Think Freely Media presents Common Sense with Paul Jacob

Yesterday, I explained how the official title for California’s Proposition 28 tricks voters who favor tougher term limits into supporting a measure that will dramatically weaken those limits.

The title’s slipperiness is anything but accidental. It was designed to fool, hiding the fact that the measure doubles the time legislators can park themselves in the state assembly and ups senate tenure by 50 percent. Instead, voters read that Prop 28 “reduces” (ever so slightly) the time a politician can serve in both chambers, from 14 years to 12 years – something affecting less than one in ten office-holders.

“The proponents of the measure are longtime opponents of term limits who have long wanted to roll back California’s voter-approved legislative term limits,” says Jon Fleishman of the Flash Report, who serves as volunteer co-chairman of “No on 28.”

Still, the sham ballot title is only one part of the Prop 28 scam.

The biggest financial backer behind Prop 28 has been billionaire developer Edward Roski. While at the very same time legislators were awarding Roski’s company the special environmental exemptions he needed to build a sports stadium, Roski just happened to plunk down over a million bucks to the politician-prized petition drive, helping the measure get on the June 5th ballot.

“That’s crony capitalism and that stinks,” argues Fleishman.

“In a state with a 12-percent-plus unemployment rate,” Philip Blumel, president of U.S. Term Limits, points out about legislators, “the jobs they’re fighting the hardest to keep are their own.”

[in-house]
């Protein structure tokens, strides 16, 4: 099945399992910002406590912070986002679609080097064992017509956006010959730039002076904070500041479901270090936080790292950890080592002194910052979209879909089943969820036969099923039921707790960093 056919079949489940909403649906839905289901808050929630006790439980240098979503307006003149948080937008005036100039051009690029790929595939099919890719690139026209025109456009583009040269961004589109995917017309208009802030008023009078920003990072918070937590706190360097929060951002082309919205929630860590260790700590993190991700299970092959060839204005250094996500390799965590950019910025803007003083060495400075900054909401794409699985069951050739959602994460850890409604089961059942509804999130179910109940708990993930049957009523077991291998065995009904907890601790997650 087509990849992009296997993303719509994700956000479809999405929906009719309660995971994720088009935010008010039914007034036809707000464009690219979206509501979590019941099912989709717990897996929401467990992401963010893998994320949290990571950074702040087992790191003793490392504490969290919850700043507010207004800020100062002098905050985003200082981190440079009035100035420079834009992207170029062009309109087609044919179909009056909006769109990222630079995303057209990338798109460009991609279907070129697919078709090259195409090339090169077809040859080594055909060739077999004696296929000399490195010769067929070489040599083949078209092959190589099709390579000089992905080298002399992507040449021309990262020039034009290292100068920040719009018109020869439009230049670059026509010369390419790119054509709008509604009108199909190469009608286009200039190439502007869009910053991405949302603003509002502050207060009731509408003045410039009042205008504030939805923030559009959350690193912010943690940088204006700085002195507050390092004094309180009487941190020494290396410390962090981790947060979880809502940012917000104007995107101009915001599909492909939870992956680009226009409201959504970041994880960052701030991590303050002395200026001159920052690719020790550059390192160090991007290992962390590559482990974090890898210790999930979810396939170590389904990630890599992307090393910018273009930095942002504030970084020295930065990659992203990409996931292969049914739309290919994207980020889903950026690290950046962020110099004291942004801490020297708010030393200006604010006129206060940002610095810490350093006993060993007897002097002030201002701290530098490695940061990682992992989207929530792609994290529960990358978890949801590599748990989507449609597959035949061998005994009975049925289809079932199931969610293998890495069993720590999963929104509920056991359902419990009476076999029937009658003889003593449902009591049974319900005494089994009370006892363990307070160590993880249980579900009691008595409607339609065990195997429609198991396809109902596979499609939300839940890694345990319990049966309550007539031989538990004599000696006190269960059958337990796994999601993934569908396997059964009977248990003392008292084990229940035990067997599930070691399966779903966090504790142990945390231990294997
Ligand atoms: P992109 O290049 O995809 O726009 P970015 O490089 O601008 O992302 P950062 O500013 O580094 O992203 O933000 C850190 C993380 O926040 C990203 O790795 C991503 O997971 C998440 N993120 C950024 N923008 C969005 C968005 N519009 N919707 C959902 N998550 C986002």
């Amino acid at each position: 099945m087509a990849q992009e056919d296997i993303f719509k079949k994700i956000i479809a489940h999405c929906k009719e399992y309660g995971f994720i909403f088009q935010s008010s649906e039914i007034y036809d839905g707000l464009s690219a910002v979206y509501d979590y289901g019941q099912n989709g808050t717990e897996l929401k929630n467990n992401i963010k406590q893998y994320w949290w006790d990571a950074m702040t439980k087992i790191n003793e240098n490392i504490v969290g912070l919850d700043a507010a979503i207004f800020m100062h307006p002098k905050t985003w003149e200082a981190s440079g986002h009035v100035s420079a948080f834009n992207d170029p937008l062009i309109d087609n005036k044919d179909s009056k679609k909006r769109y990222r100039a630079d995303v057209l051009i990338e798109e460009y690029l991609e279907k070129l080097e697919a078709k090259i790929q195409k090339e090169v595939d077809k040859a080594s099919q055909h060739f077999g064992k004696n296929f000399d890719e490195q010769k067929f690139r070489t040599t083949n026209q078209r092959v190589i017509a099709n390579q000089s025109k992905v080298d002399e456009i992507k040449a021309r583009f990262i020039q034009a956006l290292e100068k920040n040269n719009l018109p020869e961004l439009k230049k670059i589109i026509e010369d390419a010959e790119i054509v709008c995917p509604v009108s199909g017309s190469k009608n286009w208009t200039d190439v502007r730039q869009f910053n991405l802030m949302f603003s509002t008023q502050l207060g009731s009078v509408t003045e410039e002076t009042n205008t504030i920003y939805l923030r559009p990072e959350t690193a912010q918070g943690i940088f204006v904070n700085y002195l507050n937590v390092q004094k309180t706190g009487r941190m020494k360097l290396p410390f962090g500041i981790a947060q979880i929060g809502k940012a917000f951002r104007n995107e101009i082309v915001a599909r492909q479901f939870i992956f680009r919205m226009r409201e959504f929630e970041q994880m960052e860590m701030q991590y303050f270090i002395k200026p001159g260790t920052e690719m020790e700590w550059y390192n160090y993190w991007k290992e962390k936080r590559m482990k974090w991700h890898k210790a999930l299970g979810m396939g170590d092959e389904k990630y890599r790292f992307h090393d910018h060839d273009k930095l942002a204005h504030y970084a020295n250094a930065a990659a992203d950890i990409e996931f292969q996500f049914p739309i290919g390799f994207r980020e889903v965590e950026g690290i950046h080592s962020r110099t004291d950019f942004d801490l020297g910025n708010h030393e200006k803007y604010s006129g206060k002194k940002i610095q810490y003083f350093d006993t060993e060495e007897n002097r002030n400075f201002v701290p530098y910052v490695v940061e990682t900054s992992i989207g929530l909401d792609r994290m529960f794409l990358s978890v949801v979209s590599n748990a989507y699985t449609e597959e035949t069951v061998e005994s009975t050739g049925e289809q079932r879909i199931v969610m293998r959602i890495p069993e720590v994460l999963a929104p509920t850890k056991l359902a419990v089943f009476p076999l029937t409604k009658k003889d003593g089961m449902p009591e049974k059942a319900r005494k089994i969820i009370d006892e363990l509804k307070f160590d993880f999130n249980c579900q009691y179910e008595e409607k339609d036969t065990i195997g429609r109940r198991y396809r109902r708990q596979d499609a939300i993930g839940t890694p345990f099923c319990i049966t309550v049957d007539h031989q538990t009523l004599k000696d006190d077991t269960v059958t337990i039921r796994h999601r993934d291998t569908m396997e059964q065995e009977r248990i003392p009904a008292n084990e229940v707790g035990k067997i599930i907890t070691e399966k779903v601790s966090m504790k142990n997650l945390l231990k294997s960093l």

This is Common Sense. I’m Paul Jacob.

By: Redactor

7 Comments

  1. …. That’s crony capitalism and that stinks ….

    What really stinks about that sentence is that it calls cronyism, “Capitalism'”

    That’s a bit like calling a gallon of white paint with two gallons of black stirred in to it, “black-colored white paint.”

    Or Good, when mixed with evil, “evil good” or “good evil.”

  2. MoreFreedom says:

    The reason rent-seekers like Roski want to undo term limits, is because it’s more profitable to invest campaign cash with incumbents (who are very likely to be re-elected given advantages incumbents hold) then to have to invest in both candidates running for an office. Since one will lose, any money going there will be wasted, and if the winner finds out you helped the loser, you may find yourself targeted by his bureaucrat friends in government.

    It’d be far better if politicians couldn’t grant favors to business, then campaign cash from rent-seekers wouldn’t flow to them.

    It’s not money corrupting politics, it’s politicians corrupting commerce.

  3. Paul Jacob says:

    Brian — I understand your point. I prefer the “free market” to “capitalism” because the term capitalism is so misunderstood and disagreed upon. Mercantilism is a better term for crony capitalism. And it was Britain’s mercantilist policies that American colonists revolted against.

    MoreFreedom — You are precisely right. This commentary has made the point several times. Thanks for making it again.

  4. Jay says:

    WHERE ARE THE GREENEIS? THEY ARE (usually) opposed to building anything (unless for themselves) as it might harm the Brazilian pigtailed worm (if such a speecies exists; if not- was made extinct by ovberbuilding).

    And where are the “OCCUPIERS” who rail agaisnt the “1%”? (or, is only when the 1% are NOT giving to Dems? (Last I heard, the Cal. legislatrue was Dem dominated and Gov. Moonbeam Brown is a Dem.)

  5. Good post however , I was wondering if you could write a litte more on this subject? I’d be very grateful if you could elaborate a little bit further. Cheers!

  6. Your method of telling all in this article is actually nice, all be capable of effortlessly be
    aware of it, Thanks a lot.

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